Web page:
Classic Cars: Tony Lowe's 1971 Honda 1300S 9
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Tony Lowe's garage is a cornucopia of delight for almost any classic car-owner. Having trouble with your pre-war car's single windscreen wiper? Here's a box of reconditioned workings from the period. Need a steering box for an equally ancient Austin? Tony happens to have one stacked between a couple of shelves.
Tony's current restoration project is a 1915 Studebaker raceabout, but that's not what we have to write about. It's the rarity out front we're here to see, a 1971 Honda 1300S 9. The little coupe has beautiful lines, a soundtrack that's pure motorsport sin, and an interesting history as Soichiro Honda's last automotive obsession.
Many of the decisions Soichiro made for this car owe much to his engineering, motorcycling and motorsport background. Instead of soldering panels, these were welded, which made the car stiffer. And Soichiro wouldn't hear of a water-cooled engine. That might have been cheaper to build, but it didn't fit with his passionate approach. After all, Soichiro's first car was a sportster with a 500cc four-cylinder engine modified from a bike.
This one would be bigger, and when it was unveiled at the 1968 Tokyo Motor Show it came with a 1.3-litre engine. It produced more power than the 1.6-litre Corona of the time, but Soichiro wasn't happy with its 74kW. So, before the car went on sale in 1969, he had his engineers build a more aggressive motor, still a 1.3, but with four Keihin carbs and 89kW on tap. That wasn't bad for a car tipping the scales at under 900kg.
With air-cooling and a dry sump, it had more in common with supercars and motorcycles than your average shopping hack.
Indeed, peer beneath the bonnet and you'll even spot motorcycle-style cooling fins.
From 1969 to 1973, more than 45,000 1300 sedans and coupes were built, but just 7881 had this engine. The handsome little body you see in these photographs arrived only in 1970. Allegedly, only a few were exported, and - as you can imagine - in the 40 years since, a great many of those have fallen by the wayside, especially as it was obvious that the sporty engine had a possible career in motorsport.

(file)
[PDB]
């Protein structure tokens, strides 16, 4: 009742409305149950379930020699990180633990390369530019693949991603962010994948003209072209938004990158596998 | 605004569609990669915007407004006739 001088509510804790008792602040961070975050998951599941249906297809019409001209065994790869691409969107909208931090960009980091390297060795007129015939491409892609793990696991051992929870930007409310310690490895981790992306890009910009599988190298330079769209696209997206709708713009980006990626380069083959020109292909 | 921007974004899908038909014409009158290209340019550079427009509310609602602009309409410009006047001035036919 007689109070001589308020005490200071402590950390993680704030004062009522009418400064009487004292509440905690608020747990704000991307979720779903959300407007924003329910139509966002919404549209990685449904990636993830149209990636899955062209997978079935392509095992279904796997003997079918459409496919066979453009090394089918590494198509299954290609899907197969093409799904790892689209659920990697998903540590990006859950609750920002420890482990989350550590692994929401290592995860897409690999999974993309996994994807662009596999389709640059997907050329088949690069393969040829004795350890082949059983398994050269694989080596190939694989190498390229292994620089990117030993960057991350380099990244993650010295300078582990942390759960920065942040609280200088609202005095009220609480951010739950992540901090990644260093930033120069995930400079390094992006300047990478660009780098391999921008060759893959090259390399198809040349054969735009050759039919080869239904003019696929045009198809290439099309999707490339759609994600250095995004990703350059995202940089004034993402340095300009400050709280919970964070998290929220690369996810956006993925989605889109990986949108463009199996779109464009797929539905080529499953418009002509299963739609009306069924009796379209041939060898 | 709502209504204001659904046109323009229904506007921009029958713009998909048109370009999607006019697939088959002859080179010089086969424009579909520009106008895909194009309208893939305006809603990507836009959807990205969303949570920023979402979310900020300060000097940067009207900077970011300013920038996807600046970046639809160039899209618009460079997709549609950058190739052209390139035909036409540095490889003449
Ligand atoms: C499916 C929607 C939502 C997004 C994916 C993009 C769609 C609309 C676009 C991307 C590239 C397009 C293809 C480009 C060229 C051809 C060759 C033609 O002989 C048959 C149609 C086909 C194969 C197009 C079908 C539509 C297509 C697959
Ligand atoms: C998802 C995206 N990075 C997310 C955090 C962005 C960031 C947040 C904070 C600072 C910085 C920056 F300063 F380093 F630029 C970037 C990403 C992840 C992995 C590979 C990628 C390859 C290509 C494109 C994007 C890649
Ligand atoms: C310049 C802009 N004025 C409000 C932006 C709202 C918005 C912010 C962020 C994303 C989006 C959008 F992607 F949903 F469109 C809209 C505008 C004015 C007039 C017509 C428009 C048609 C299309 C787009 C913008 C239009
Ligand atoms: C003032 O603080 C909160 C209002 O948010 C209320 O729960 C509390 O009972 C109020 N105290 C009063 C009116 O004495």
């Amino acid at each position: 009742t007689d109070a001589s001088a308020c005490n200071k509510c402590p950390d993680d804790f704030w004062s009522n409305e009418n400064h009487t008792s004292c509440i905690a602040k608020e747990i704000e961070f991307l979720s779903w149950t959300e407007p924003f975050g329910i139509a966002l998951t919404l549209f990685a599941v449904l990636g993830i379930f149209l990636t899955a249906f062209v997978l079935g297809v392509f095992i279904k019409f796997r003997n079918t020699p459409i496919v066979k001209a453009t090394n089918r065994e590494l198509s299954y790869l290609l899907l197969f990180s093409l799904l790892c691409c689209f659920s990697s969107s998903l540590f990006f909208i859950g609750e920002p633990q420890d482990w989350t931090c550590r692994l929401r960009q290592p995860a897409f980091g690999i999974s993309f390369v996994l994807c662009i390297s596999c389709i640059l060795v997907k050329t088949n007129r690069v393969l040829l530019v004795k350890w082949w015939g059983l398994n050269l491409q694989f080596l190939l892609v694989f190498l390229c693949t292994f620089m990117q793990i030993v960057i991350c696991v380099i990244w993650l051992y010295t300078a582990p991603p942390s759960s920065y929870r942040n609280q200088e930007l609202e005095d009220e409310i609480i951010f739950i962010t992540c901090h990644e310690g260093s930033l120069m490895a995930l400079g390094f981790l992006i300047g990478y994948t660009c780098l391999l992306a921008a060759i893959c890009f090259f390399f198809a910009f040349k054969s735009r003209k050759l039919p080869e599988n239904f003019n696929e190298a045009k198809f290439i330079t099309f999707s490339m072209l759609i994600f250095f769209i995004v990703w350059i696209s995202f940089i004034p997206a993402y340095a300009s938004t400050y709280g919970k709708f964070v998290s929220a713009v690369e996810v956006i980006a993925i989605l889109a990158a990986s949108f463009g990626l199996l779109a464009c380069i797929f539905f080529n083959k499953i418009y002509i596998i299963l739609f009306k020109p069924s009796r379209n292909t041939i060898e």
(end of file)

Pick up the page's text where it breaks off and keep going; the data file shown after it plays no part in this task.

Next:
Tony acquired his car in 2007, along with a number of stories which he hesitates to pass on, as he doesn't know which ones are true. He does know it raced in red, and that Honda lost track of it. And that, one day, a Japanese car company bloke turned up looking for "a red one" and knew nothing about "a yellow one".
But open the doors, and you can see the original red in the gap ... However, we digress.
As far as Tony knows, this car resurfaced, after a period in obscurity, at a Turners auction in 2001. However, no one knew what it was. Kevin, a friend of his, bought it.
"He collects cars and bought half a dozen and put them in a shed." A bit later, another friend, Jim, acquired it. Meanwhile, Tony had been doing some research, and was sure he knew what it was.
"I like weird stuff and persuaded Jim to sell it to me. It just needed a bit of maintenance and then it was good to go."
Take this Honda for a short drive, and instantly you long for a closed road, for this engine isn't really happy bumbling along at round-town speeds. At under 3000rpm or so it's lumpy, almost rough, but stick to second gear in town, push past that threshold and the motor smooths out, and really starts hauling until the 7500rpm power peak - or when common sense intrudes.
Better still, the handling is more than up to the job. Honda mounted the engine in a subframe, rather than using the more common unibody. Weight was well distributed, and the front Mac strut and rear suspension set-up is quite stiff, and benefits from long rear swing axles mounting on the opposite chassis rail to cut twist and roll. It means you don't really need to slow for junctions, you can just fling the car around. It's easy to forget it's a front-driver.
I discovered this largely because the brakes are, frankly, crap. Plant that pedal to the floor and little happens. You have to pump it, which means planning ahead - or throwing the car around. No wonder Tony had had a mind to take it racing. "All it needs is a roll bar and a fire extinguisher."
Mind you, you're taking a risk racing it. If something goes wrong, you can't get the parts. Tony is already having some trouble tuning the carbs. As he says, "You really need to know something about motorbikes. This engine is like having two 650cc Honda GP motors in it."
It almost seems a shame he has retired from the track, but the revvy little motor in this pretty coupe is happy to keep his ears in tune to the sound of the wild.
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